That’s why customers who complain are giving you an extraordinarily valuable gift: insight into what’s probably making many more customers unhappy than just the person who chose to tell you about it.
If they do not monitor these forums, how do they know how they are doing? Every company needs to pay close attention to its customers and listen to them.

They should be active participants in this forum to keep a pulse on their customers. Many companies recognize this responsibility and monitor their public perception and performance. They even monitor Twitter, Facebook and other places their customers are in order to keep them happy and be more successful in their public image

If a company has the same problems and complaints over a span of 10 years and does nothing to remedy them, then that company does not deserve to be in business. They are not listening to their customers. They are not communicating with them. Look through the posts in this forum and pay attention to the recurring themes, complaints and ongoing threads. At the very least, LC should directly acknowledge and address at least some of them. They do not have to reveal their marketing strategy just acknowledge them, listen to our ideas, ask questions, solicit suggestions and address the problems.

The more successful companies go out of their way to solicit feedback If you have an intended audience that you want to go after, doesn't it make sense to talk to those people and find out what they need and what they want? You should also talk to your current customers and find out what you are doing right and what you can do better. You get to know your target audience and work with them

Meanwhile, the rest of us who care about the language and its future will present our ideas in this forum and discuss/debate them. Sometimes, we are just seeking consensus, seeing if our perceptions are shared with others. We may be giving the company the benefit of the doubt by asking in public - "Am I alone in thinking this or do others feel the same way?" The answers will reveal themselves in the posts

Those are our options and we make use of them - emailing the company, discussing them in the public forums and defending ourselves in front of our community liaison.

'nuff said.
Cyril Pruszko
https://sites.google.com/a/pgcps.org/livecode/
https://sites.google.com/a/setonhs.org/app-and-game-workshop/home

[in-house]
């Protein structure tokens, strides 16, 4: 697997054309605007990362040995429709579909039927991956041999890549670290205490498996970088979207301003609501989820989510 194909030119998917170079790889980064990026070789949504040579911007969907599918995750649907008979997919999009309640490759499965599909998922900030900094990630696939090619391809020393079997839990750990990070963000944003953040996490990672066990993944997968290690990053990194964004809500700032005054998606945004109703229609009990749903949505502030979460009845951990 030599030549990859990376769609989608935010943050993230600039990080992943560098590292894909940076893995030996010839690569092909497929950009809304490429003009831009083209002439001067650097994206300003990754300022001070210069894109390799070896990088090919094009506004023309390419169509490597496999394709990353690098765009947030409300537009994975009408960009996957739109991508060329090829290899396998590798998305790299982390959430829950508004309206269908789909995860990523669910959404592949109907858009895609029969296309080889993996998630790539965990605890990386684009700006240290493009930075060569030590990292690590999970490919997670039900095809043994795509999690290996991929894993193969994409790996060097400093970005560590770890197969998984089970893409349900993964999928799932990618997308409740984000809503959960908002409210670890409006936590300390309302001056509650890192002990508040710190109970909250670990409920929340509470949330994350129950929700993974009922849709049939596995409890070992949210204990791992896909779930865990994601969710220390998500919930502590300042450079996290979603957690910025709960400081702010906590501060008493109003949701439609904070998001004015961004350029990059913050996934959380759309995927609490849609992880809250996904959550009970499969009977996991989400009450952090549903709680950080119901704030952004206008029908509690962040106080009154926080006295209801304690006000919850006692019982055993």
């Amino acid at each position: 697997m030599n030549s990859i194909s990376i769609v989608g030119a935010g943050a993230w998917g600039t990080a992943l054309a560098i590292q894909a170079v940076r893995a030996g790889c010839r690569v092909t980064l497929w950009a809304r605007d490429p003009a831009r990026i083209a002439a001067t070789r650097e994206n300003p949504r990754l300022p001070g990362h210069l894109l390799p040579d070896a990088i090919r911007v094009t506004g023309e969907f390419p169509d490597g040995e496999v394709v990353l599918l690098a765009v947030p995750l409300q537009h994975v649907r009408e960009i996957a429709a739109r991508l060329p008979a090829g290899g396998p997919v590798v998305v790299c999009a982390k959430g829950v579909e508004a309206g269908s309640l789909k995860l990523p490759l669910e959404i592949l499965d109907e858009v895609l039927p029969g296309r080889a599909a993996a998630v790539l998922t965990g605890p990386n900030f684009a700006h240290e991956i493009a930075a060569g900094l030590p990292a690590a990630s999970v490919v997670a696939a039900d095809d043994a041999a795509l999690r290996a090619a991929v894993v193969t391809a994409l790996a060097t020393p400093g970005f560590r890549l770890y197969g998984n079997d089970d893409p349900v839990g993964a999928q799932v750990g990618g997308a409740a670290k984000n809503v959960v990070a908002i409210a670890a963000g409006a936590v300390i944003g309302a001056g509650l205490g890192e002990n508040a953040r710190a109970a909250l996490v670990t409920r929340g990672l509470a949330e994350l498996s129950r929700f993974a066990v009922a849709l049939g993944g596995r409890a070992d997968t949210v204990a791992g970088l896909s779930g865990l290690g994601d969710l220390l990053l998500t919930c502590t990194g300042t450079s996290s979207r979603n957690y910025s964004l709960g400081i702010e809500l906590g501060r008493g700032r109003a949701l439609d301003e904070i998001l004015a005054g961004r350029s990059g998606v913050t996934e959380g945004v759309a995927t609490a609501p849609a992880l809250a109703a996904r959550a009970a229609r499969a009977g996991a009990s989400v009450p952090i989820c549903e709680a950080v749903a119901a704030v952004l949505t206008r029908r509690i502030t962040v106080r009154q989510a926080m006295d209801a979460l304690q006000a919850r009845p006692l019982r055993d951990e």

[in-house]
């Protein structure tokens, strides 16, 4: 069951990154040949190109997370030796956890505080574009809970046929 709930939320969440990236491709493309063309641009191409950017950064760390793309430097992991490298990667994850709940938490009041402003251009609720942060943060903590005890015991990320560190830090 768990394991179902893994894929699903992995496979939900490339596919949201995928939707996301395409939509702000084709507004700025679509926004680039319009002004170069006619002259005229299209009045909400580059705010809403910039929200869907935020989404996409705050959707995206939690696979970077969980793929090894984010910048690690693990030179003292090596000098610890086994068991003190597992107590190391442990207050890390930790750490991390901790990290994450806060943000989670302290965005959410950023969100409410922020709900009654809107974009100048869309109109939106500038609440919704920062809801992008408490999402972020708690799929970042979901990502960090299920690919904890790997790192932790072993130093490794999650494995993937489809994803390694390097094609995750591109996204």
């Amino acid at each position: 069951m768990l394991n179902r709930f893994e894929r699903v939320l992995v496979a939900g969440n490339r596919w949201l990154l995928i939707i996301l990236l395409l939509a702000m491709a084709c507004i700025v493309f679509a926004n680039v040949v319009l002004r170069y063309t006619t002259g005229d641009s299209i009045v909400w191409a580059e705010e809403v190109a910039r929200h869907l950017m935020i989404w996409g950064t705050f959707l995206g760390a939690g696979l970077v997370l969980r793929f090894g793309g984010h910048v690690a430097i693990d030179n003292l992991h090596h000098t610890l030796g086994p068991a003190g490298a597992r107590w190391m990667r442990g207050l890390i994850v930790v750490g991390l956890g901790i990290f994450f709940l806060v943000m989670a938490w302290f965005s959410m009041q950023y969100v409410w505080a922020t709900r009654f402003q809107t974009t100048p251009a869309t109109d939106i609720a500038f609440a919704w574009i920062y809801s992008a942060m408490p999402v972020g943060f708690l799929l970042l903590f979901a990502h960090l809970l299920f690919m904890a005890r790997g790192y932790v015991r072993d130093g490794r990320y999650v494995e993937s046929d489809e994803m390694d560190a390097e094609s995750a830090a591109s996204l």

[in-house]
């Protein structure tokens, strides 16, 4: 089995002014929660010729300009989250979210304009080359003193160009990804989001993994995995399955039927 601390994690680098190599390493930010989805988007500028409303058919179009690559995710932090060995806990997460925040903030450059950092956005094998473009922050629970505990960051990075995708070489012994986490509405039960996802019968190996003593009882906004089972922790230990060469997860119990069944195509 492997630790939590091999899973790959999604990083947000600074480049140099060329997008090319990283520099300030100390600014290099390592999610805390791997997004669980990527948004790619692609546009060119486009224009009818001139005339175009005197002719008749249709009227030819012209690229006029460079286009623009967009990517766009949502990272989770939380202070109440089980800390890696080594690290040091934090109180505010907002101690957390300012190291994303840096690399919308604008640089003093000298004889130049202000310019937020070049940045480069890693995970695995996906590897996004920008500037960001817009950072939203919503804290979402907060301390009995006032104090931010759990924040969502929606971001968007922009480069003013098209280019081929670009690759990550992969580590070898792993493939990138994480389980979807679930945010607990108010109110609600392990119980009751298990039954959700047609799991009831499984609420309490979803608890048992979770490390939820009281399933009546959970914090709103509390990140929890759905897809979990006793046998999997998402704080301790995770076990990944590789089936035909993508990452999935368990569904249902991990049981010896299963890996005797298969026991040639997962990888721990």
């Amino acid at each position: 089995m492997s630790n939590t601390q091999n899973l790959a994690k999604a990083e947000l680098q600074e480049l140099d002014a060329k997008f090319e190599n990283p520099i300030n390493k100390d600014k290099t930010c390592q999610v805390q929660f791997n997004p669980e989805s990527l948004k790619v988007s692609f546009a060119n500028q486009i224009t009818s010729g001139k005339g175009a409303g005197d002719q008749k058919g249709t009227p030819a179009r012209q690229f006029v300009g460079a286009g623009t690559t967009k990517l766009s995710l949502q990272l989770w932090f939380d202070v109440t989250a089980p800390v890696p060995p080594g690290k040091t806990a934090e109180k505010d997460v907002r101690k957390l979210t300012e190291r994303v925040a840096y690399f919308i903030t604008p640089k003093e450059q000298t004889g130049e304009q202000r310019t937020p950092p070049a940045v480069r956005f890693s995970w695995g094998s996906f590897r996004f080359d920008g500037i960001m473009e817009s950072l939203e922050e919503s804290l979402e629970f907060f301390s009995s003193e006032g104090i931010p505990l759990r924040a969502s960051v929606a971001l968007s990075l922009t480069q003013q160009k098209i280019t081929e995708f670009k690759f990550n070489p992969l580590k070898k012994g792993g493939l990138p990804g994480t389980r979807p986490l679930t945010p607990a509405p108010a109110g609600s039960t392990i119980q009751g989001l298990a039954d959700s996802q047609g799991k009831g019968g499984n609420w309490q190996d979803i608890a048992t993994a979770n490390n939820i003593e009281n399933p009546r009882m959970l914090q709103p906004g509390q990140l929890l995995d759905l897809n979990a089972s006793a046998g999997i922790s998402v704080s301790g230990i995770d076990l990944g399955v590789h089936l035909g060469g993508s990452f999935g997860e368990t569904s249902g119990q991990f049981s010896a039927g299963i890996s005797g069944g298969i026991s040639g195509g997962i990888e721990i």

https://learntolivecode.com/

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Re: New beginnings...

Post by Newbie4 » Sat Dec 02, 2017 10:37 pm

How about:

LiveCode - if you can't do it, then it can not be done.

or

LiveCode with the most powerful feature of all - Klaus :lol:
Cyril Pruszko
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Re: New beginnings...

Post by FourthWorld » Sun Dec 03, 2017 12:24 am

Newbie4 wrote:
Sat Dec 02, 2017 10:35 pm
You said:
I've taken what seems to be an unusual path to communicating with LiveCode: I communicate with them.

And if you have a good one, present it clearly with a business case and there's a good chance you'll at least get a reply. They may even act on it.
Maybe for you, but for the rest of us we usually don't even get an acknowledgement much less a reply, discussion or even a "thank you for the idea..." They fail to answer most emails.
You may notice that my sigline here includes "LiveCode Community Liaison". Part of that role is to solicit feedback from the community and coordinate between projects the community wants to accomplish and resources internal to the company needed to execute those projects.

If you have a specific actionable suggestion with at least a summary of a business case justifying the expense I'll be happy to include it in my next meeting with them.


As for these forums:
It is commonly known that
For every customer who complains, there are 26 customers who don’t say anything.
Often, they’ll simply get fed up and leave.

That’s why customers who complain are giving you an extraordinarily valuable gift: insight into what’s probably making many more customers unhappy than just the person who chose to tell you about it.
If they do not monitor these forums, how do they know how they are doing? Every company needs to pay close attention to its customers and listen to them.